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New York's Black Hand: Part 1

Widely known as the Black Hand Gang, New York's first Mafia family sprung up in Manhattan and gradually evolved into the group now known as the Genovese Crime Family. Part 1 features the early years of the gang under the leadership of Ignazio "Lupo" Saietta and Giuseppe "Joe" Morello.

Ignazio "Lupo" Saitta A depiction of the dreaded Mano Nera (Black Hand) was traditionally used in extortion letters in Sicily to infer the threat of violence. Sicilian criminals such as Ignazio "Lupo" Saietta continued this practice when they went to the US. Saietta was a member of the Mafia in his hometown of Corleone, Sicily, and he founded the New York branch of that notorious society when he emigrated in 1898. His nickname "Lupo" means "Wolf" and he was sometimes inaccurately referred to as "Lupo the Wolf" by English-speaking gangsters. Saietta set up a counterfeiting and extortion ring known as the "Black Hand" in the East Harlem and Greenwich Village areas of Manhattan.

The first Mafiosi in New York were family in the literal as well as metaphorical sense. Two members of the Black Hand, Vincenzo and Ciro Terranova, strengthened their alliance with Lupo by arranging his marriage to their sister in 1901. The Terranova’s widowed mother was married to a widower named Morello, and his son Giuseppe "Joe" Morello became Saitta’s underboss. Like Saietta, the Morello-Terranova family were immigrants from Corleone, Sicily. Joe Morello brought his sister’s husband, Giuseppe Catania into the gang.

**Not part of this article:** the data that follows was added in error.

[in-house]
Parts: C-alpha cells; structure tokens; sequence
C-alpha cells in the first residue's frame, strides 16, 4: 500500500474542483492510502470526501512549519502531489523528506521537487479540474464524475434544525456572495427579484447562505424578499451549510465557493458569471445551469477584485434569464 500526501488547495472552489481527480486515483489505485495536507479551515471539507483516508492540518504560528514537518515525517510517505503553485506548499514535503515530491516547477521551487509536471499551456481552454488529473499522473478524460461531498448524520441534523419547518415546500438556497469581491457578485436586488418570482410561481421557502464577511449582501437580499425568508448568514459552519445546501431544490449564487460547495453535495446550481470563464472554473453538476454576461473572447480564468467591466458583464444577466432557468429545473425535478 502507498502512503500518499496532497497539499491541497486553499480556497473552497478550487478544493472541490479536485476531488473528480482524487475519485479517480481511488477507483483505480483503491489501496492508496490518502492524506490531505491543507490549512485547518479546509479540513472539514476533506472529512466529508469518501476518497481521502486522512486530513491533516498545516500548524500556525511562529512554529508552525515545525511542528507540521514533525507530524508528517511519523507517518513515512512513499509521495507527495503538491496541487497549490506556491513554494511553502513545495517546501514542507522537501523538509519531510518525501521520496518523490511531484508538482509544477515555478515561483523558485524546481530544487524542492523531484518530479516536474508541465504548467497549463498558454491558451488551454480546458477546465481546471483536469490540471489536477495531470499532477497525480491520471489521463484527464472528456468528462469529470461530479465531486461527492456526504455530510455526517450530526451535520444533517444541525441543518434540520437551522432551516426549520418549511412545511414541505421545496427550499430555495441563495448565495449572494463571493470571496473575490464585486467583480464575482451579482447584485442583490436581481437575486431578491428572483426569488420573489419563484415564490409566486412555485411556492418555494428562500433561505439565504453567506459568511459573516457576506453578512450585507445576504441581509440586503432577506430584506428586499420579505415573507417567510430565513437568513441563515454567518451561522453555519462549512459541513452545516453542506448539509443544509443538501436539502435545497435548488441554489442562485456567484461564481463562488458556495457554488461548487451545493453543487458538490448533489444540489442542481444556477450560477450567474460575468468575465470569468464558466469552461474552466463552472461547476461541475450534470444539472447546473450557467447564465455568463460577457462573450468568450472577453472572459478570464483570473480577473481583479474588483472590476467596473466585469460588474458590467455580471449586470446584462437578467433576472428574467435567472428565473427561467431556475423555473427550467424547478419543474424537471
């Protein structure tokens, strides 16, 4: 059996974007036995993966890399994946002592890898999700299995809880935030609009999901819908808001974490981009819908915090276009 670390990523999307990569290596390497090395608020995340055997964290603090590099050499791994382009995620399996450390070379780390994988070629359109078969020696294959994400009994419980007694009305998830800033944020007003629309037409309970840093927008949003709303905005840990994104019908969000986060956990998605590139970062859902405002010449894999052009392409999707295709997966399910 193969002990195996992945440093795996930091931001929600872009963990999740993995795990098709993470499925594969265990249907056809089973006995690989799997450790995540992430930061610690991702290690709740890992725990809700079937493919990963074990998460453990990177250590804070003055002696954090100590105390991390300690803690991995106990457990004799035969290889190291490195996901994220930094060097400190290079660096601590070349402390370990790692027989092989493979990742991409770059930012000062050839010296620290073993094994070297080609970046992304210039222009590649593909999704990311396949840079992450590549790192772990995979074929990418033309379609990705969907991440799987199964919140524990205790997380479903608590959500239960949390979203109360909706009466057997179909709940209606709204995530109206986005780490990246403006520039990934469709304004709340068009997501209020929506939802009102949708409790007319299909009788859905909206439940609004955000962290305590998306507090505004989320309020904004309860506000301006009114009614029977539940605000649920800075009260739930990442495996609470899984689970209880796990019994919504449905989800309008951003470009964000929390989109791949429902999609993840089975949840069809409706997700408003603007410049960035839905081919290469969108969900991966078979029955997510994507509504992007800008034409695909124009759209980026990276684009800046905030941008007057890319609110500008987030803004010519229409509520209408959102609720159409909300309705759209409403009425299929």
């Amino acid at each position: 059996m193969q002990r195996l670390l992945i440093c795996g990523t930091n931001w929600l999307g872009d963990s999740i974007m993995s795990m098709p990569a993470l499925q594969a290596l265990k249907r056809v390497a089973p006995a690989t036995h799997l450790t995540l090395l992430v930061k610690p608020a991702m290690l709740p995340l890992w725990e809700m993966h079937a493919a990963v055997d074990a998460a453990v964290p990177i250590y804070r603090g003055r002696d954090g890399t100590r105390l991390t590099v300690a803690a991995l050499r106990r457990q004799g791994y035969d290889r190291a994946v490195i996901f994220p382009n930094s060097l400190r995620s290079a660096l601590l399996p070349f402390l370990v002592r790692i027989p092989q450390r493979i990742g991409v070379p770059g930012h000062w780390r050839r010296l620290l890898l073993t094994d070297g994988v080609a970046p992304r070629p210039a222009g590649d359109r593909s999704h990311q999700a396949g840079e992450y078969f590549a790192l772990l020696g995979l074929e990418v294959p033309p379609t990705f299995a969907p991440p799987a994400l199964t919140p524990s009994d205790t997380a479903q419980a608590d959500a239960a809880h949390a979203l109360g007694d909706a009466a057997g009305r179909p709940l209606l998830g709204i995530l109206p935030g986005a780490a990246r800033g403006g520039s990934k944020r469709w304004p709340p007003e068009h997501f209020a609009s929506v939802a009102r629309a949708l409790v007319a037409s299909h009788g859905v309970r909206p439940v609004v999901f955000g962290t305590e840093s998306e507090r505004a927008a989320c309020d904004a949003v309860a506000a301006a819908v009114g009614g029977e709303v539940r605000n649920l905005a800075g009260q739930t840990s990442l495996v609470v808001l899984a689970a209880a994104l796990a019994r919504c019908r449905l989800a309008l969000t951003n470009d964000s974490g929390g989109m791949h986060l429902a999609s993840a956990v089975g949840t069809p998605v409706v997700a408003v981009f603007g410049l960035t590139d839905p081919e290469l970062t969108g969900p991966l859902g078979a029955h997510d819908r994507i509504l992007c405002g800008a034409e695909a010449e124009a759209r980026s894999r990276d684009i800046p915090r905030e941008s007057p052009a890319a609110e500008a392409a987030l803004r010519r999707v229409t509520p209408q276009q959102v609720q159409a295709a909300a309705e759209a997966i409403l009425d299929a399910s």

At that time, there was a community group int the US known as the Unione Siciliana. Sicilian immigrants who could not speak English depended on the Unione to help them find jobs and homes. It also gave insurance policies to members. The Black Hand infiltrated the organization to such an extent that Saietta became the national chairman. The Unione was the first place the impoverished Sicilian immigrants went when they had problems, and it was an ideal recruitment agency for the Black Hand Gang. It also provided a legitimate front for the gang’s activities and may have been an easy outlet for Saietta’s counterfeit currency. As a result of Saietta's leadership, the charitable side of the Unione was degraded to the status of a cover for the co-operating criminals that ran the various lodges around the country.

In 1901, police Lt. Joseph Petrosino obtained a search warrant for the headquarters of the Unione Siciliana and discovered the bodies and body parts of approximately 60 murder victims concealed on the premises. Saietta was promptly arrested but other than the fact that he owned the building, there was no evidence to link him to the crimes. The building entered the history books as the "Murder Stable" and the Unione Siciliana’s image was tarnished forever.

After the incident, Lt. Petrosino set out to rid New York of the Black Hand. In 1902, police arrested gang-member Giuseppe De Primo who was found in possession of counterfeit $5 bills. The plates from which the bills were printed had been stolen earlier in the year from the National Bank of Morristown, New Jersey.